DDW News


Performing “Greener” Endoscopies: How to Improve Endoscopic Waste Handling

João A. Cunha Neves, MD, gastroenterology resident at University Hospital Center of Algarve, Portimão in Portugal

Simple actions can significantly reduce the carbon footprint of endoscopies, according to a new study presented at Digestive Disease Week® (DDW) 2022.

“Sustainable endoscopy remains a largely unaddressed issue,” said João A. Cunha Neves, MD, lead researcher on the study and gastroenterology resident at University Hospital Center of Algarve, Portimão in Portugal. “Our study showed that education and proper waste segregation are low-cost, feasible options than can turn endoscopy into a more sustainable practice.”

Dr. Cunha Neves and colleagues conducted a prospective interventional study at their center to reduce the endoscopy waste-related carbon footprint and waste-processing costs. After a pre-study audit period, the researchers implemented a two-fold intervention consisting of:

  • Educating the entire staff on proper waste sorting and disposal.
  • Reorganizing the endoscopic unit to bring in additional recycling bins and remove surplus biohazard waste bins.


The researchers based their intervention on published recommendations for waste reduction in endoscopy units. Importantly, the interventions did not interfere with daily workflow or productivity.

Many staff members were incorrectly treating all personal protective equipment and endoscopic disposables as biohazard waste, researchers found. Biohazard waste disposal costs more and produces approximately three times the amount of carbon emissions as landfill waste disposal.

As a result of the intervention, “Even though the amount of waste didn’t decrease that much, the correct classification had a big impact on the carbon footprint and cost,” said Dr. Cunha Neves.

“These recommendations are quite easy to implement in most endoscopy units,” said Dr. Cunha Neves. “Educating the staff and presenting them with the data on our current endoscopic waste production was the driving force behind their behavior change. Placing recycling bins near the endoscopic disposal cabinets and relocating the biohazard waste bins away from the washbasin made waste handling and segregation much more intuitive.”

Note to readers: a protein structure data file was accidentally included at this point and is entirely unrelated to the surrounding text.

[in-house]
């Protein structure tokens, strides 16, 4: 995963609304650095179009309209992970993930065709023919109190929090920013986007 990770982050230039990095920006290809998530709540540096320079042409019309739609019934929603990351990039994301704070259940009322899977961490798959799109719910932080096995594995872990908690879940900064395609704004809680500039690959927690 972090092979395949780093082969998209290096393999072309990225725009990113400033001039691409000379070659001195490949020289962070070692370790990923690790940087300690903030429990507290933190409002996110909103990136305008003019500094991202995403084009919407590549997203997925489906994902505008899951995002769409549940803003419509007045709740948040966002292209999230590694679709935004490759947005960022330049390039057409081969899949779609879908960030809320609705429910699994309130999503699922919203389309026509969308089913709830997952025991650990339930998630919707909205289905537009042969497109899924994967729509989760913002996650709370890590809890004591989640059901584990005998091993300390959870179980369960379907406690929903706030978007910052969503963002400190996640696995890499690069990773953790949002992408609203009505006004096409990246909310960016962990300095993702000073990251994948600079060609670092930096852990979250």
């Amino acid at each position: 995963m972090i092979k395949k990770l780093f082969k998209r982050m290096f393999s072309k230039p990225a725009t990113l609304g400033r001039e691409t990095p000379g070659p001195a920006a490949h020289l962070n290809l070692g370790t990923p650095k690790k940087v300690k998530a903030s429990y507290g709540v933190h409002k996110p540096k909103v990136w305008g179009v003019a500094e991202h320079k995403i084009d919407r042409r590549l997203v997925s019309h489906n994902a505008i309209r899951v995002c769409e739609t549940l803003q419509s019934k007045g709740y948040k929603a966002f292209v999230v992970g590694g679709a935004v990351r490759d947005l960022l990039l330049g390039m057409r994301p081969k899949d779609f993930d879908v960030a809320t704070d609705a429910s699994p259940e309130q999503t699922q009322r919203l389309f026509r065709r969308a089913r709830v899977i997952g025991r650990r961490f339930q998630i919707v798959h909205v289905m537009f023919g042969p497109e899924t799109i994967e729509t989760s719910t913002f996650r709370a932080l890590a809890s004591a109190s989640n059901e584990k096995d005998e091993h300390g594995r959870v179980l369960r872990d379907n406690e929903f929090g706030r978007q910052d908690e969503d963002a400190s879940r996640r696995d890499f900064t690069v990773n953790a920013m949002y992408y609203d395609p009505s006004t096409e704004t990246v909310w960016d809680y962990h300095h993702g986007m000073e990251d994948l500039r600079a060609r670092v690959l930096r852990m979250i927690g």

Key results from the study include:

  • Total waste did not significantly change.
  • There was a significant reduction in biohazard waste.
  • The amount of recycled paper and plastic increased.
  • Costs associated with waste processing decreased.


Dr. Cunha Neves provided advice to those seeking to reduce carbon emissions in their units:

  • Include the entire staff in education and awareness efforts but assign an individual or team to champion your program.
  • Search the literature for guidelines and recommendations on waste sorting and recycling.
  • Prioritize the use of reusable devices.
  • Establish recycling streams within the unit.
  • Assess and monitor your processes to determine the impact of behavior changes.


Dr. Cunha Neves gave the oral presentation, “Green endoscopy to reduce CO2e generated by endoscopic waste—GECO2e” on Saturday, May 21, at 10:40 a.m. PDT as part of the session “Infection and Optimizing Controls in ENDO Centers.”

Registered attendees can watch this session with DDW On Demand. If you did not attend DDW, you can still purchase on-demand access to DDW 2022to watch a recording of this presentation at your convenience. Session recordings can be accessed through May 3, 2023.

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